Professors teaching jam-packed survey classes face many challenges. To be sure, Introduction to Information Systems is no exception to this rule. At a high level, the sheer number of topics can overwhelm students—typically sophomores. From the professor’s point of view, teaching a dense, lecture-based course makes it difficult to regularly engage students. As I’ll show in this post, for this very reason, a tool such as Slack is indispensable.
How Users Work
Early in the course, I lecture the students on how computers, cloud computing, and the Internet work. There’s just no getting around these foundational topics and the need for classic lectures. Professors then cover how users work on their computers. If that sounds like a robust subject that’s tough to cram into a 50-minute class, then trust your instincts.1
In the past, I have demonstrated the basics of operating modern computers in a one-to-many way. Specific topics included:
- Viewing a computer’s specs such as memory, processor, and hard drive size
- Navigating the user interface
- Launching programs
- Saving files
- Invoking command-line access
- Naming and moving files
- Accessing the computer’s security settings
- Using browsers to conduct advanced web searches
- And much, much more
Oh, and I had to do this on both Macs and PCs. Needless to say, it was a tall order and I wondered if there was a better way.
Slack in the Classroom
This past summer with a year of teaching the course under my belt, I thought about ways to turn this fast-paced lecture into an interactive exercise—one of the key tenets of my teaching philosophy. Many companies have had success with gamification, so I decided to start there. Why not pit the Mac users vs. the Windows’ users and turn the class into a game?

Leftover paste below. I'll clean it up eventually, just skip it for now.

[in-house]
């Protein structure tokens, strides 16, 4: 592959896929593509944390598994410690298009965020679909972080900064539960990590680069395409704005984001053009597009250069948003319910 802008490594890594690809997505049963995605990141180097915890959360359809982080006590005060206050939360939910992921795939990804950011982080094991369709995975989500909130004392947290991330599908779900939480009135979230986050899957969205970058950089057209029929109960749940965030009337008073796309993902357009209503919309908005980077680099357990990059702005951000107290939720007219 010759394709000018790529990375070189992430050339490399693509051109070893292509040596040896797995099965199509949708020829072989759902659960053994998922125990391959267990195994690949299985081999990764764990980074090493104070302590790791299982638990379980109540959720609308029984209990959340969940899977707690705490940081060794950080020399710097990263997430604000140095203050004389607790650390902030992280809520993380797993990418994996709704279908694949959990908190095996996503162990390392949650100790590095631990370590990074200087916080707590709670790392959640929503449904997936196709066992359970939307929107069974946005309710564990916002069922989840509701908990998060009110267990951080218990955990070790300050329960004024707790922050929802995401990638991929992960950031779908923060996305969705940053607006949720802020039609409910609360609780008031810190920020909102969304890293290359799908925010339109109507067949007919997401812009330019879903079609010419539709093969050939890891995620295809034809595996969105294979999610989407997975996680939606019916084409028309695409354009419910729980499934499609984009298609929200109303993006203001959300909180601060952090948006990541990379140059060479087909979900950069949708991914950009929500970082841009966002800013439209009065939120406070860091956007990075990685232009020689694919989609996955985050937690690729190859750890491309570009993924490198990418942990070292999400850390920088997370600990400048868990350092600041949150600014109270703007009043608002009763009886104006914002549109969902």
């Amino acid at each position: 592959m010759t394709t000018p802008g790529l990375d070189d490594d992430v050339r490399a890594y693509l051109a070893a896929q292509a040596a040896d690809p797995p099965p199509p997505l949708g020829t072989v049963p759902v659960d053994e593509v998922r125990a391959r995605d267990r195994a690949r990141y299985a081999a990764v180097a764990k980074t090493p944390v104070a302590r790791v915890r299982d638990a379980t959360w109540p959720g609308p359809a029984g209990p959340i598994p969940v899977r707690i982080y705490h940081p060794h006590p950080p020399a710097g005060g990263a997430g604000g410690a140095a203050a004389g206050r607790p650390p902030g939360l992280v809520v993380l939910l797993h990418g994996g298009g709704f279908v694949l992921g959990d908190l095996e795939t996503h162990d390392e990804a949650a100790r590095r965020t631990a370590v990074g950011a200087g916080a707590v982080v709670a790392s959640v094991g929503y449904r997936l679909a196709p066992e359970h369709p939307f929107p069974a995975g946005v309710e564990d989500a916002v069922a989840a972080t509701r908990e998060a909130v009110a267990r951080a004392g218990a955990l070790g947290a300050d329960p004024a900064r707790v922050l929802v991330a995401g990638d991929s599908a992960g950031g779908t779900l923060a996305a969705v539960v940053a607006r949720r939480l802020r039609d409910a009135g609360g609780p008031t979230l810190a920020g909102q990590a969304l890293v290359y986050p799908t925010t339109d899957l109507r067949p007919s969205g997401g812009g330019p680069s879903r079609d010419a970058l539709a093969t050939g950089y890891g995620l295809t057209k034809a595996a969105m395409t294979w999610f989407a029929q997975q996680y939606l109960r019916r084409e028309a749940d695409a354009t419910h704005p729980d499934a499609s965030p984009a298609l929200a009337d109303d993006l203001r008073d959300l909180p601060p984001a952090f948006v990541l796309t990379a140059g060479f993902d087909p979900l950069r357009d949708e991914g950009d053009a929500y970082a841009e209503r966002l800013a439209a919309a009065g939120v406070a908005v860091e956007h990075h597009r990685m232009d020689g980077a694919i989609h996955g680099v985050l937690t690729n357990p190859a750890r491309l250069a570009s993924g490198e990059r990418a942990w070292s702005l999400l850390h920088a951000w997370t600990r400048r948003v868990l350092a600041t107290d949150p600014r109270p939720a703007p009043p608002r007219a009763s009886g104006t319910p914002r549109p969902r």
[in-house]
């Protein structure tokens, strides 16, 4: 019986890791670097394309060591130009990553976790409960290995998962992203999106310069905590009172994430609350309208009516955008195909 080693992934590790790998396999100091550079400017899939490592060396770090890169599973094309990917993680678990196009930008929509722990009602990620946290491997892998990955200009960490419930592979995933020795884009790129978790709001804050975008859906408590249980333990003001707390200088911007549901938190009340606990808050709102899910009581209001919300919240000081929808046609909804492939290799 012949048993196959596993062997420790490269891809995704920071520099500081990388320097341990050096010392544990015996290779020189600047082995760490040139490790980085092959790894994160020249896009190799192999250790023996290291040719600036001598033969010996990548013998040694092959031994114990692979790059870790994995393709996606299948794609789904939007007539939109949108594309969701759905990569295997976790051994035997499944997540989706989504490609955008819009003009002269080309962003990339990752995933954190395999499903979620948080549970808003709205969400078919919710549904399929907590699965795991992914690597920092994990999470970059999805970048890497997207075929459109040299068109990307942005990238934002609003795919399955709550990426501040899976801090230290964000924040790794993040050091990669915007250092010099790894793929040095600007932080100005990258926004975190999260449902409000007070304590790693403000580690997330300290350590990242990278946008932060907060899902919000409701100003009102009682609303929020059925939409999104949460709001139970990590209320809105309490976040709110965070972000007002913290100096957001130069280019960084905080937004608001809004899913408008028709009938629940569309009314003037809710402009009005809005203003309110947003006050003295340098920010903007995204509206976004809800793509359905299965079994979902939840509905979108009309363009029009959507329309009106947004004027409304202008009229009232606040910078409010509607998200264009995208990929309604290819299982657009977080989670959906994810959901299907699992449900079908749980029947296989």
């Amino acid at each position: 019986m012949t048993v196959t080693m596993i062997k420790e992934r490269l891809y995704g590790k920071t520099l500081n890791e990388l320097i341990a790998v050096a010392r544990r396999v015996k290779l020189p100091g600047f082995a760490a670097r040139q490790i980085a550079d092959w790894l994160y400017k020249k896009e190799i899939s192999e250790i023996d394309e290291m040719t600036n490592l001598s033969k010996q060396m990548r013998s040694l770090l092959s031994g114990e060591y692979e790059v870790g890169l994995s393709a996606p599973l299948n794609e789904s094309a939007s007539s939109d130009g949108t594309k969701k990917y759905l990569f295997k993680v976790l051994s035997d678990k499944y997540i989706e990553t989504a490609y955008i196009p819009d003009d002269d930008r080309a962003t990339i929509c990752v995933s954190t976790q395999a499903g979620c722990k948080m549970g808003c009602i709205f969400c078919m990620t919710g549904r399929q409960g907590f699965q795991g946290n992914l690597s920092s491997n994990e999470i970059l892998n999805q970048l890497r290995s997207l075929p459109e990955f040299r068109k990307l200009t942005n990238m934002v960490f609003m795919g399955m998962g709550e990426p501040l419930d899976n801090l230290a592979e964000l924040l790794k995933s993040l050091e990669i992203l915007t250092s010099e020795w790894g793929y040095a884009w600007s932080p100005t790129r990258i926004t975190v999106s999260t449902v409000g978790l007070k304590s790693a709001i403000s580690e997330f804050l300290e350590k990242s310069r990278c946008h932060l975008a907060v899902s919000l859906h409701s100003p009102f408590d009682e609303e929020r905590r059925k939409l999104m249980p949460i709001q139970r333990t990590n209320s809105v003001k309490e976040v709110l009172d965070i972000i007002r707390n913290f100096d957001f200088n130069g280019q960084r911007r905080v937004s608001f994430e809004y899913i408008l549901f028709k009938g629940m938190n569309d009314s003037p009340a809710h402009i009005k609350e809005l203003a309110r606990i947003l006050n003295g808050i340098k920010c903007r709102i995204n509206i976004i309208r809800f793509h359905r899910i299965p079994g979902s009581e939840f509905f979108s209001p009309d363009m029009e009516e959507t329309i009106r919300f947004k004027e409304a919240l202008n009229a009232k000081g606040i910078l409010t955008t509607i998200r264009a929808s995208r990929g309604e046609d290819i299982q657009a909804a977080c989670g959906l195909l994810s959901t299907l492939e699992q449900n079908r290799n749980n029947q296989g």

Why not pit the Mac users vs. the Windows’ users?
For instance, I explained the importance of performing routine maintenance on their computers. Some of them didn’t know that you need to do that—and, to be fair, I’ve met many professionals who don’t either. I then showed the students how to defrag a Dell hard drive. I then asked the Mac folks if their stylish computers could do the same. Of course, I knew the answer but I wanted them to show me and their classmates—not the other way around.
If Mac users didn’t know the answer to my question, then I would playfully tell them that they are using inferior machines.3 I would then give them hints on where to look until another student joined the call, shared her screen, and effectively took over the class to demonstrate. Make no mistake: I was an equal-opportunity provocateur. That is, I also gently needled PC users if they didn’t know how to do something that Mac users easily could.
I repeated this for a number of key computer functions including changing file extensions, creating multiple desktops, and many of the other topics I mentioned above. For example, regardless of which type of computer you own, you’ll at some need to search for files. Mac users can just invoke Spotlight. Windows 10 offers similar search functionality but, again, I wasn’t going to tell them that. I wanted them to show me—and the rest of their classmates.
Results and Lessons
I asked students via a Slack poll what they thought of the class. Most of them enjoyed the interaction and, dare I say, had fun.
For professors who say that Slack is the same as email, I guffaw. As this example shows, Slack allows us to engage with students in new and exciting ways. It can even help transform a standard lecture into an interactive in-class exercise.
What say you?